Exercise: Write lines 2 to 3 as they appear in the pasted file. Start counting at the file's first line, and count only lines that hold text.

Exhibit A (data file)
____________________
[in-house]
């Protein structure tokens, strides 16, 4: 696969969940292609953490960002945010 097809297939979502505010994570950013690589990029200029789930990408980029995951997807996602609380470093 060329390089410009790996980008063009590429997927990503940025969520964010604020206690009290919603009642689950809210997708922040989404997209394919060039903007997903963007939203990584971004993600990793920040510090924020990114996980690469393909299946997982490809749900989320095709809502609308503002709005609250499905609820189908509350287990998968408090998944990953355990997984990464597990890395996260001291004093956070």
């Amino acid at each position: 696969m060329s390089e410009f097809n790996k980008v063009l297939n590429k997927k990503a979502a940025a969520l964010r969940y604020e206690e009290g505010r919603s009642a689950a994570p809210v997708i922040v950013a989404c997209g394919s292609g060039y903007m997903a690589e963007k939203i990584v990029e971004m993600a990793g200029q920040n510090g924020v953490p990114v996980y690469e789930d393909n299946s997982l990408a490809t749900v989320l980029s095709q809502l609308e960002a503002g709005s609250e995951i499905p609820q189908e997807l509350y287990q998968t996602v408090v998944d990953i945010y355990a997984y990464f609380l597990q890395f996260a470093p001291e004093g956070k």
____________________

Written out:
């Protein structure tokens, strides 16, 4: 696969969940292609953490960002945010 097809297939979502505010994570950013690589990029200029789930990408980029995951997807996602609380470093 060329390089410009790996980008063009590429997927990503940025969520964010604020206690009290919603009642689950809210997708922040989404997209394919060039903007997903963007939203990584971004993600990793920040510090924020990114996980690469393909299946997982490809749900989320095709809502609308503002709005609250499905609820189908509350287990998968408090998944990953355990997984990464597990890395996260001291004093956070």
């Amino acid at each position: 696969m060329s390089e410009f097809n790996k980008v063009l297939n590429k997927k990503a979502a940025a969520l964010r969940y604020e206690e009290g505010r919603s009642a689950a994570p809210v997708i922040v950013a989404c997209g394919s292609g060039y903007m997903a690589e963007k939203i990584v990029e971004m993600a990793g200029q920040n510090g924020v953490p990114v996980y690469e789930d393909n299946s997982l990408a490809t749900v989320l980029s095709q809502l609308e960002a503002g709005s609250e995951i499905p609820q189908e997807l509350y287990q998968t996602v408090v998944d990953i945010y355990a997984y990464f609380l597990q890395f996260a470093p001291e004093g956070k």